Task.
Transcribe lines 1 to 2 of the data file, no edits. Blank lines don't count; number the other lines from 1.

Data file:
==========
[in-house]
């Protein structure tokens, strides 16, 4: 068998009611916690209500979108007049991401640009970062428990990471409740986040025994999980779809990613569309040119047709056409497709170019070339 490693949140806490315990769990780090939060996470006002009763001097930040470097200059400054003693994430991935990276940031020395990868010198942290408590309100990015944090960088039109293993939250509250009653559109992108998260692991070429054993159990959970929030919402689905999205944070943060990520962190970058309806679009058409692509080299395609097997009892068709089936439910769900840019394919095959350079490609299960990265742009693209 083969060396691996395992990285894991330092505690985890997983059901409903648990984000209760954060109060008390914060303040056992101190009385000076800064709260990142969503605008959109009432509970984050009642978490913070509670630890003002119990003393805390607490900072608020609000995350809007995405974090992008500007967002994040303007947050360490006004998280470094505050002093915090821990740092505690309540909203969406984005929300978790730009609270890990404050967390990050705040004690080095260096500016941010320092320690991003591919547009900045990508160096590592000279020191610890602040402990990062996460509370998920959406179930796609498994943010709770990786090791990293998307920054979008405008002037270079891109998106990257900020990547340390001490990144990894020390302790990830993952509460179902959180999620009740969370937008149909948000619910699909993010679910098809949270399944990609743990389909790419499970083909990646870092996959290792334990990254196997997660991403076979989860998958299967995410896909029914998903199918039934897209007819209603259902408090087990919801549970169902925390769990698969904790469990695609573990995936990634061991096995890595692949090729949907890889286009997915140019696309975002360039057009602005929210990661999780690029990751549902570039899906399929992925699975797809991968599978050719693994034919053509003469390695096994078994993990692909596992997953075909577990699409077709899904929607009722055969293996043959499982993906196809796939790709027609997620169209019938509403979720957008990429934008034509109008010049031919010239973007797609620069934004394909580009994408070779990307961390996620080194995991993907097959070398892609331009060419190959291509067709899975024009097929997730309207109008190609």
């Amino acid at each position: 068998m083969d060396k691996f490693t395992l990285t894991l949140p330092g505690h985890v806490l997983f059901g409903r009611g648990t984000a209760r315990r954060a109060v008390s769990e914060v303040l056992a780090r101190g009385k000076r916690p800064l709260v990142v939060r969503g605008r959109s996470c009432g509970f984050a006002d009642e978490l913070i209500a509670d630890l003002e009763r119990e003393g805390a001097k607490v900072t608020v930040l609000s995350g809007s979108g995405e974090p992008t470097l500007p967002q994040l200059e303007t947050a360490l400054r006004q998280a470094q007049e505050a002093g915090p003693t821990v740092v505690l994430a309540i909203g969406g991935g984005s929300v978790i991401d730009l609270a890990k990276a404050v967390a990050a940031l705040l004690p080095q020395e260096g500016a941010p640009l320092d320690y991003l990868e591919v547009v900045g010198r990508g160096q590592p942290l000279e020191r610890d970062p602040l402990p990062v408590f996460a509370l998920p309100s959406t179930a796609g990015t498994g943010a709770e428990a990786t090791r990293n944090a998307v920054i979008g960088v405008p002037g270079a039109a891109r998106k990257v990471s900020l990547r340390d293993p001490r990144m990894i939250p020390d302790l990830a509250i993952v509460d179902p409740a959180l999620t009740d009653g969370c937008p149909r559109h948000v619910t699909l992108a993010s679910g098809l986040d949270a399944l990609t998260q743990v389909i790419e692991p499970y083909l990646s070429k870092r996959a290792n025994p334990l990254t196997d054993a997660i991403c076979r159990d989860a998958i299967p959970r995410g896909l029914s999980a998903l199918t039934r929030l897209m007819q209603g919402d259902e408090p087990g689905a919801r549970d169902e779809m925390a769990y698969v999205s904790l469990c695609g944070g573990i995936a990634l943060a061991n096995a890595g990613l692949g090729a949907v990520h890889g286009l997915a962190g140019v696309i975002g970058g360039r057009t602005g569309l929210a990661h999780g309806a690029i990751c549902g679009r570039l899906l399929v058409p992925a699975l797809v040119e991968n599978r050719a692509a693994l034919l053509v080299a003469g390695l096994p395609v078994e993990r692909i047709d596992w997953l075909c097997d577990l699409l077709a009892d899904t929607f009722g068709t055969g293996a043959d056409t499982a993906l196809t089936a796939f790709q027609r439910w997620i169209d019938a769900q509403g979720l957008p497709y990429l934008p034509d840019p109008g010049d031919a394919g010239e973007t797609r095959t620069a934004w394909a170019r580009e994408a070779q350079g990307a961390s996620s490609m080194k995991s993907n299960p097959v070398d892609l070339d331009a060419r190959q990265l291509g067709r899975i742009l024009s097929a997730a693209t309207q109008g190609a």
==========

[in-house]
């Protein structure tokens, strides 16, 4: 068998009611916690209500979108007049991401640009970062428990990471409740986040025994999980779809990613569309040119047709056409497709170019070339 490693949140806490315990769990780090939060996470006002009763001097930040470097200059400054003693994430991935990276940031020395990868010198942290408590309100990015944090960088039109293993939250509250009653559109992108998260692991070429054993159990959970929030919402689905999205944070943060990520962190970058309806679009058409692509080299395609097997009892068709089936439910769900840019394919095959350079490609299960990265742009693209 083969060396691996395992990285894991330092505690985890997983059901409903648990984000209760954060109060008390914060303040056992101190009385000076800064709260990142969503605008959109009432509970984050009642978490913070509670630890003002119990003393805390607490900072608020609000995350809007995405974090992008500007967002994040303007947050360490006004998280470094505050002093915090821990740092505690309540909203969406984005929300978790730009609270890990404050967390990050705040004690080095260096500016941010320092320690991003591919547009900045990508160096590592000279020191610890602040402990990062996460509370998920959406179930796609498994943010709770990786090791990293998307920054979008405008002037270079891109998106990257900020990547340390001490990144990894020390302790990830993952509460179902959180999620009740969370937008149909948000619910699909993010679910098809949270399944990609743990389909790419499970083909990646870092996959290792334990990254196997997660991403076979989860998958299967995410896909029914998903199918039934897209007819209603259902408090087990919801549970169902925390769990698969904790469990695609573990995936990634061991096995890595692949090729949907890889286009997915140019696309975002360039057009602005929210990661999780690029990751549902570039899906399929992925699975797809991968599978050719693994034919053509003469390695096994078994993990692909596992997953075909577990699409077709899904929607009722055969293996043959499982993906196809796939790709027609997620169209019938509403979720957008990429934008034509109008010049031919010239973007797609620069934004394909580009994408070779990307961390996620080194995991993907097959070398892609331009060419190959291509067709899975024009097929997730309207109008190609």